Court Denies Habeas Relief Based Upon Speculation About Why Counsel Didn't Call Witness At Trial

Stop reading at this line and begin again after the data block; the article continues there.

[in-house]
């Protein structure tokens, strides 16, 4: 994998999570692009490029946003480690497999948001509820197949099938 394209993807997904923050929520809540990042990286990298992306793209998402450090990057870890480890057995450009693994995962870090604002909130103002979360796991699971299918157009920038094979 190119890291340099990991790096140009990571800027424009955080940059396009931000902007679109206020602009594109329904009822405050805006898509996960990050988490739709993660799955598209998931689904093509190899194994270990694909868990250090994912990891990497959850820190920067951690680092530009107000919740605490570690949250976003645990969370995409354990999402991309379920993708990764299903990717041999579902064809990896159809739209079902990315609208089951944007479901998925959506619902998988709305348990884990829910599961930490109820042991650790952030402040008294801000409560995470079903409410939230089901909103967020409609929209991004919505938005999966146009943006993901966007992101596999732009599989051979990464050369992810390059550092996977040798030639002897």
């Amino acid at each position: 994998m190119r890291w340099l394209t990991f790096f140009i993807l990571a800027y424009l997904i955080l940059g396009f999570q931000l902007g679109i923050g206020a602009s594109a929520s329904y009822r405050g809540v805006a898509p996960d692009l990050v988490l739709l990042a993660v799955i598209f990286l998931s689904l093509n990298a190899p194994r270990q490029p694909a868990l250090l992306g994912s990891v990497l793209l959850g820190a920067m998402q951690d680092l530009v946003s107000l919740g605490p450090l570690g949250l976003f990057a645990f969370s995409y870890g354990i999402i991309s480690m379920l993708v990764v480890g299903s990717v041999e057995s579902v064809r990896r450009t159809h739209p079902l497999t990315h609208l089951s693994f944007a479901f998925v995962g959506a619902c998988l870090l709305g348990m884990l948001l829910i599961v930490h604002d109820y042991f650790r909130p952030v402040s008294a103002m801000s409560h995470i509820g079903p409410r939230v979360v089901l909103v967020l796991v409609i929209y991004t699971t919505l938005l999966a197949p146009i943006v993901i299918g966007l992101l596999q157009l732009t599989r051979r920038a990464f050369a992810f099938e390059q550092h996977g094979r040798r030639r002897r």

Sa'Ra v. Raemisch, 2013 WL 4516946 (8/27/13) (Col.) (unpub'd) - It was reasonable for the state appellate court to conclude counsel performed reasonably when she decided not to call a witness who would have testified that the alleged rape victim lied about the extent of her contacts with the petitioner after the alleged rape and admitted she never was raped, but fabricated the charge to punish the petitioner for an affair he was having with someone else. At the state evidentiary hearing, counsel could not remember why she did not call the witness, but cited the notion that an attorney should not call witnesses that would be harmful to the client. The 10th speculated that perhaps counsel was afraid the testimony would have revealed the petitioner was incarcerated and violated institutional rules against 3-way calls - it was during such a call that the witness heard the victim's admissions. It didn't matter whether counsel ever applied that reasoning. It was enough that that could have been an objectively reasonable basis for not calling the witness. And anyway the petitioner had not shown prejudice because his defense was strong enough without the witness's testimony.